is a writer and speaker on family, parenting children and teenagers, and spirituality. Jolene has written 32 books, including Doing Good Together, Parenting Preschoolers with a Purpose,
and What Young Children Need to Succeed.
Jolene is also an avid Phalaneopsis orchid grower. She shared with us how she came to love growing orchids and a few useful tips about keeping these beautiful plants happy and healthy indoors.
When did you first start growing orchids?
I started growing Phalaenopsis orchids around 15 years ago. I had always loved orchids. They were in my bridal bouquet when I got married, but I always thought orchids were impossible and expensive to grow, so I admired them from afar.
What attracted you to orchids in particular?
I enjoy growing houseplants, but it’s difficult to find many that bloom other than African violets. (I actually grew African violets at first but I found them harder to grow than orchids because they’re so vulnerable to pests and getting black leaves from getting drops of water on them.) I became enchanted with how many different colors of Phalaenopsis orchids there were and that once they bloom, the blooms typically stay for two to six months. When you live in Minnesota and have orchids that are blooming in January to May, it can really boost your spirits and make you the envy of all your neighbors and friends!
Do your orchids live indoors, outdoors, or both?
Since I live in Minnesota, I keep my orchids indoors. I have a friend who takes her orchids outside during the summer, but I find it harder to protect orchids outside from windstorms, hail, and extreme weather. Orchids like humid, warm climates, so often our dry, excessively hot Minnesota summers are too hard on them.
Could you tell us one thing about growing orchids that would surprise us?
Phalaenopsis orchids are actually easy to grow without spending a fortune. I water them only once a week. I have a plant stand with three shelves of orchids with grow lights above each shelf with a timer. That way I can control the lighting and the humidity, since my orchids sit on humidity trays.
How many different orchids do you have?
I currently have 30 different plants, and they range in color from purple to white to yellow to a light salmon. Some have polka dots. Others have stripes. The orchid family is one of the two largest families of flowering plants with about 25,000 species, which is about twice the number of bird species!
Does the soil, water, or light affect the blooms of your orchids?
Phalaenopsis orchids are easy to grow once you have the correct soil, water, and lighting. (If you don’t, you can kill them quickly.) I use a medium-grade orchid bark mix. When I water my orchids once a week, I use reverse osmosis water mixed with Green Jungle Orchid Food, which is a 1-0-1 grade (meaning 1% Nitrogen and 1% Soluble Potash).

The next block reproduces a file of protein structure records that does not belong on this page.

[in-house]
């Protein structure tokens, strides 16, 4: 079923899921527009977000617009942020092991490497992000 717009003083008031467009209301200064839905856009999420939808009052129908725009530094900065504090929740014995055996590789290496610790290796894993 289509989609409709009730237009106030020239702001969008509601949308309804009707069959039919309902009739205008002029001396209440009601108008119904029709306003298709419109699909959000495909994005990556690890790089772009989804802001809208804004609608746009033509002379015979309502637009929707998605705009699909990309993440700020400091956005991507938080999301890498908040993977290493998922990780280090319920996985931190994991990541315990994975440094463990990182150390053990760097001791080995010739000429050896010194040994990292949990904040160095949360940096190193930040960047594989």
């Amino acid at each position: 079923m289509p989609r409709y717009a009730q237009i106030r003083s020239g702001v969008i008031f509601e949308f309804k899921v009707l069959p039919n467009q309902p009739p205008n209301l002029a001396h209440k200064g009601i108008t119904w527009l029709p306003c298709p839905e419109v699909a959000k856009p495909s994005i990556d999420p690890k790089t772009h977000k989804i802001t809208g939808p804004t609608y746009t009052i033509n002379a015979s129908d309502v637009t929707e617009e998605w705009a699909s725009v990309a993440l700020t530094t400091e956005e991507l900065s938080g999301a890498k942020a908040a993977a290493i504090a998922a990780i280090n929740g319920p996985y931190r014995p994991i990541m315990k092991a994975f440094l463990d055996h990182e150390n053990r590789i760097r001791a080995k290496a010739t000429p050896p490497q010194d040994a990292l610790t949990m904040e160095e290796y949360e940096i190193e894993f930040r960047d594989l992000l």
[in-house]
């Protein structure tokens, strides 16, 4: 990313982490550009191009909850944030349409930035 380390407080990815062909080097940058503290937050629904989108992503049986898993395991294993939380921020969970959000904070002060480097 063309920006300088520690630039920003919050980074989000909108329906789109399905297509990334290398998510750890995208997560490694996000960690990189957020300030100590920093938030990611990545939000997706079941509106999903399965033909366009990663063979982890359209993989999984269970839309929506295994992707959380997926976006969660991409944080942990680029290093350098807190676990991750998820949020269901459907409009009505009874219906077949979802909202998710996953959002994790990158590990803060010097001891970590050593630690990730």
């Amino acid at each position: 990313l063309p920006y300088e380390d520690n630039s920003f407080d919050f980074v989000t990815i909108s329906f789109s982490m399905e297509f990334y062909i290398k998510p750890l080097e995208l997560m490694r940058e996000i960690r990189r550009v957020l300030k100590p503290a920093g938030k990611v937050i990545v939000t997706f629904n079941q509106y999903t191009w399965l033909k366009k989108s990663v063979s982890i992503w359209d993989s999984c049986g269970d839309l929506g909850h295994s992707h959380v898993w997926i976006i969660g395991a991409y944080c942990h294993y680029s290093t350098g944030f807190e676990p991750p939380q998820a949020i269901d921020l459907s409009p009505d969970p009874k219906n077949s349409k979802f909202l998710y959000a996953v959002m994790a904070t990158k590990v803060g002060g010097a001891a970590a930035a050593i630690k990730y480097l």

I also set the lighting timer for 12 hours a day in January, 13 hours in February, 14 hours for March through August, 13 hours for September, 12 hours for October, and 11 hours and 45 minutes for November and December. This schedule gives orchids a chance to go dormant, and it also makes it more likely for them to bloom. Then at the beginning of September of each year, I repot my orchids, checking their roots (and cutting off anything that’s dead), putting them into bigger pots if they’re outgrowing their current pots, and using bark for the newer orchids I had purchased in the past year. (Many sellers plant orchids in dirt or a certain kind of moss that can easily rot the roots.)
Is it true that orchids only bloom once a year?
Usually, although the mature ones can bloom two to three times a year. Most of my Phalaenopsis bloom once a year, although some skip a year or two. My expert orchid grower tells me that when a Phalaenopsis reaches mature size, it can bloom two to three times a year. Apparently, all of my orchids are still children and teenagers.
Do you grow any other plants?
I’m now taking a bonsai class, and I’m styling my first bonsai! Again, I thought growing bonsai was difficult and expensive, but I’ve learned from my teacher (the president of the Minnesota Bonsai Society) that you often can pot and style a bonsai for $12 to $20. Who knew?
What advice would you give someone who wants to try growing orchids?
I often buy orchids at home improvement centers where Phalaenopsis orchids can be purchased for $10-$30. Having grow lights with a timer made a huge difference in getting my orchids to bloom each year. I initially started out with one orchid, but I quickly discovered that if I watched for sales, I could add orchids without too much cost. (Plus, once you get a few orchids, it’s not as scary to have one die.) I remember how exciting it was to get my first orchid to bloom. I never thought that would happen, and the key was using the timed lights.
Enjoy the magnificent orchid blooms at a conservatory, botanical garden, flower shop, or orchid shop near you. I frequently visit the Marjorie McNeely Conservatory in St. Paul, Minnesota, to see their glorious orchid collection. I’ve also seen stunning orchids at the Daniel Stowe Botanical Garden in Belmont, North Carolina (which has an Orchid Conservatory) and the Marie Selby Botanical Gardens in Sarasota, Florida. Whenever I get the chance to travel, I look to see if there are orchids nearby.
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